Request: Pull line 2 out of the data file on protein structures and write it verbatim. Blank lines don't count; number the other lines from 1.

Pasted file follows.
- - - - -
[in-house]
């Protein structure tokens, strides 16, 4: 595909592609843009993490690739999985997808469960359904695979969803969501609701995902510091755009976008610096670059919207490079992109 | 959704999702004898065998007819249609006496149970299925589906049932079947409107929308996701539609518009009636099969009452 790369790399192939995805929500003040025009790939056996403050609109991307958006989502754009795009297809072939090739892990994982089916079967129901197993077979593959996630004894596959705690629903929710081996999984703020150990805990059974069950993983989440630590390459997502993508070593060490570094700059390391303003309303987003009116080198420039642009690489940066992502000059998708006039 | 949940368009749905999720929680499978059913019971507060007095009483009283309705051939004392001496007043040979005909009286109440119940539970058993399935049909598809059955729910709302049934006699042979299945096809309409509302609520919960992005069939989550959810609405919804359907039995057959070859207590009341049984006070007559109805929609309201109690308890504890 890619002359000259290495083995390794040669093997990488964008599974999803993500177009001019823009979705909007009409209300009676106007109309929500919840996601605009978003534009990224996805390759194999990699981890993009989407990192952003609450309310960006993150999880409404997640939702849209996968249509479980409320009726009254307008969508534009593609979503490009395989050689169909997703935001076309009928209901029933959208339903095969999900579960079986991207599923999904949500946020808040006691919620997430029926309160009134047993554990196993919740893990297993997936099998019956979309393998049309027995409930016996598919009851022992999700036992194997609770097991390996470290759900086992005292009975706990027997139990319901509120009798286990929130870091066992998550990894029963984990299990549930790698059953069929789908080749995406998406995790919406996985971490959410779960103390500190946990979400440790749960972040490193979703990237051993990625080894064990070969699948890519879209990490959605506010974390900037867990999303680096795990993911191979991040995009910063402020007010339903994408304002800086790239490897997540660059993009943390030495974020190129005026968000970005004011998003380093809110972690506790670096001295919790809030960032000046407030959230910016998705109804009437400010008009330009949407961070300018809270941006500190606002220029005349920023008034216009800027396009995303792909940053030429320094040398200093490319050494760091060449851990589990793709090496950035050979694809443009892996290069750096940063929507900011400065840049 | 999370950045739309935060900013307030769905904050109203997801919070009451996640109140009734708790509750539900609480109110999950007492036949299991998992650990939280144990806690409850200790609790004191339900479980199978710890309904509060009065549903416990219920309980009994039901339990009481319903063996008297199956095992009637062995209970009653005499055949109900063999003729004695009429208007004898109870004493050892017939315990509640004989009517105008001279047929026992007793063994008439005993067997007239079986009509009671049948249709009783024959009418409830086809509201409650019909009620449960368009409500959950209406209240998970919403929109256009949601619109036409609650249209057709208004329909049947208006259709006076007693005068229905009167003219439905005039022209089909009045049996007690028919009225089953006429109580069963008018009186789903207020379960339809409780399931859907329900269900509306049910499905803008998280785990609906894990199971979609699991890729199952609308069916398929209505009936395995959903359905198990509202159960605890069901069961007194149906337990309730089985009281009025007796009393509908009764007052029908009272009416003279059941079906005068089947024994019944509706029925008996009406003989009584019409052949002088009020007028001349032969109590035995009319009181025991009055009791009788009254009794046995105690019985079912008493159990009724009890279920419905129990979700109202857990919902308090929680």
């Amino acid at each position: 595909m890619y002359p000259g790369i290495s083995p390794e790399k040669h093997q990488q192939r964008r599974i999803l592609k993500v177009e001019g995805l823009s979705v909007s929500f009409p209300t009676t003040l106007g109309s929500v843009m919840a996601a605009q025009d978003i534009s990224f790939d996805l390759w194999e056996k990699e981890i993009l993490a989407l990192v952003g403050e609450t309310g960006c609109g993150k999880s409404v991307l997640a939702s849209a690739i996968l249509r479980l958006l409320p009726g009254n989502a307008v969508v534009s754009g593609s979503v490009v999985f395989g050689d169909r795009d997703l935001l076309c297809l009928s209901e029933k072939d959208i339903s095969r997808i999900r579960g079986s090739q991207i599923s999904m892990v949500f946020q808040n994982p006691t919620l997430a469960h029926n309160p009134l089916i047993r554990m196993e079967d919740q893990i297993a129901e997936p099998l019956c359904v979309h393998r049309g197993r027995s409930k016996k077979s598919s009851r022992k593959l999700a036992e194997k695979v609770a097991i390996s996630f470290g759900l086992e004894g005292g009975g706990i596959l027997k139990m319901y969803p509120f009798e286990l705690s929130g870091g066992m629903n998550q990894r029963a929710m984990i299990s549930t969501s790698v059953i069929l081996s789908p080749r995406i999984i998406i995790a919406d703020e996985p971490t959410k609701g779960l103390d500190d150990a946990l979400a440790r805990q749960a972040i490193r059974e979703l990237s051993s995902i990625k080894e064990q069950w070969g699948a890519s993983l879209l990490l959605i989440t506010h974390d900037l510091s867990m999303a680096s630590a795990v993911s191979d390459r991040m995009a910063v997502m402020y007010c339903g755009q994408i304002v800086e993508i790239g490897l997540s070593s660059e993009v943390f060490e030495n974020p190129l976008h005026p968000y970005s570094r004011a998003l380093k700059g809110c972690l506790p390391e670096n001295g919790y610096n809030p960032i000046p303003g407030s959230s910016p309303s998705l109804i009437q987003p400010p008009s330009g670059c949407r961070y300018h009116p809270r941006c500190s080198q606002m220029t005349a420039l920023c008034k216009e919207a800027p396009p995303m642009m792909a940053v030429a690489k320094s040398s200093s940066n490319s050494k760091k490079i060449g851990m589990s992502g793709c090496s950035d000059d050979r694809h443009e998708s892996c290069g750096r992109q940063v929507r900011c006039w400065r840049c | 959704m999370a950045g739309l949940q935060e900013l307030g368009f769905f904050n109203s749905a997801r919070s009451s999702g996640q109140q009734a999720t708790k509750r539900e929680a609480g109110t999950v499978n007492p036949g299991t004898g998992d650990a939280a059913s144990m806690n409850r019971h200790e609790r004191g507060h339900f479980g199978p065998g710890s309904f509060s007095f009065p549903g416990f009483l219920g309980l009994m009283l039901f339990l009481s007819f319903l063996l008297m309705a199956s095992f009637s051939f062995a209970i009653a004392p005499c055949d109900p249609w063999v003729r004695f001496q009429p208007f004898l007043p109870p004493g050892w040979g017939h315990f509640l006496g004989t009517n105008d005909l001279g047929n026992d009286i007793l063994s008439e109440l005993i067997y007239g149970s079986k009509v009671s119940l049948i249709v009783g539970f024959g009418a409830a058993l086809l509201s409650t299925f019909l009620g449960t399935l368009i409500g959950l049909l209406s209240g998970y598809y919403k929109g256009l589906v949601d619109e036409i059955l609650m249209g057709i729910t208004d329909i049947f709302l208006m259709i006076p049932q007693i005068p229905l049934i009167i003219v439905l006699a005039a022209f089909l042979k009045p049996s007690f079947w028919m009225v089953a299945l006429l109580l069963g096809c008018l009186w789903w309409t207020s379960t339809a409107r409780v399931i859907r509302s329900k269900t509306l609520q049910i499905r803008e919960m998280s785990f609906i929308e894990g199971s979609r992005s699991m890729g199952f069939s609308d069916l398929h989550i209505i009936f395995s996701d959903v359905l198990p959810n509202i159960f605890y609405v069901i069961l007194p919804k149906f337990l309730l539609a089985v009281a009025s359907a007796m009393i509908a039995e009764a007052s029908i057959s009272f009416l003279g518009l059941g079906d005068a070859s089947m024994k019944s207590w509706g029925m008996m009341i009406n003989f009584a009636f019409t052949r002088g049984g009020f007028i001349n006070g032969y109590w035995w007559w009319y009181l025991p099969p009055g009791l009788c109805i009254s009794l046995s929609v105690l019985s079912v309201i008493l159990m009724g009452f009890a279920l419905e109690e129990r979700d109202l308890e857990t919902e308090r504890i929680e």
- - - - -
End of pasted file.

């Protein structure tokens, strides 16, 4: 595909592609843009993490690739999985997808469960359904695979969803969501609701995902510091755009976008610096670059919207490079992109 | 959704999702004898065998007819249609006496149970299925589906049932079947409107929308996701539609518009009636099969009452 790369790399192939995805929500003040025009790939056996403050609109991307958006989502754009795009297809072939090739892990994982089916079967129901197993077979593959996630004894596959705690629903929710081996999984703020150990805990059974069950993983989440630590390459997502993508070593060490570094700059390391303003309303987003009116080198420039642009690489940066992502000059998708006039 | 949940368009749905999720929680499978059913019971507060007095009483009283309705051939004392001496007043040979005909009286109440119940539970058993399935049909598809059955729910709302049934006699042979299945096809309409509302609520919960992005069939989550959810609405919804359907039995057959070859207590009341049984006070007559109805929609309201109690308890504890 890619002359000259290495083995390794040669093997990488964008599974999803993500177009001019823009979705909007009409209300009676106007109309929500919840996601605009978003534009990224996805390759194999990699981890993009989407990192952003609450309310960006993150999880409404997640939702849209996968249509479980409320009726009254307008969508534009593609979503490009395989050689169909997703935001076309009928209901029933959208339903095969999900579960079986991207599923999904949500946020808040006691919620997430029926309160009134047993554990196993919740893990297993997936099998019956979309393998049309027995409930016996598919009851022992999700036992194997609770097991390996470290759900086992005292009975706990027997139990319901509120009798286990929130870091066992998550990894029963984990299990549930790698059953069929789908080749995406998406995790919406996985971490959410779960103390500190946990979400440790749960972040490193979703990237051993990625080894064990070969699948890519879209990490959605506010974390900037867990999303680096795990993911191979991040995009910063402020007010339903994408304002800086790239490897997540660059993009943390030495974020190129005026968000970005004011998003380093809110972690506790670096001295919790809030960032000046407030959230910016998705109804009437400010008009330009949407961070300018809270941006500190606002220029005349920023008034216009800027396009995303792909940053030429320094040398200093490319050494760091060449851990589990793709090496950035050979694809443009892996290069750096940063929507900011400065840049 | 999370950045739309935060900013307030769905904050109203997801919070009451996640109140009734708790509750539900609480109110999950007492036949299991998992650990939280144990806690409850200790609790004191339900479980199978710890309904509060009065549903416990219920309980009994039901339990009481319903063996008297199956095992009637062995209970009653005499055949109900063999003729004695009429208007004898109870004493050892017939315990509640004989009517105008001279047929026992007793063994008439005993067997007239079986009509009671049948249709009783024959009418409830086809509201409650019909009620449960368009409500959950209406209240998970919403929109256009949601619109036409609650249209057709208004329909049947208006259709006076007693005068229905009167003219439905005039022209089909009045049996007690028919009225089953006429109580069963008018009186789903207020379960339809409780399931859907329900269900509306049910499905803008998280785990609906894990199971979609699991890729199952609308069916398929209505009936395995959903359905198990509202159960605890069901069961007194149906337990309730089985009281009025007796009393509908009764007052029908009272009416003279059941079906005068089947024994019944509706029925008996009406003989009584019409052949002088009020007028001349032969109590035995009319009181025991009055009791009788009254009794046995105690019985079912008493159990009724009890279920419905129990979700109202857990919902308090929680």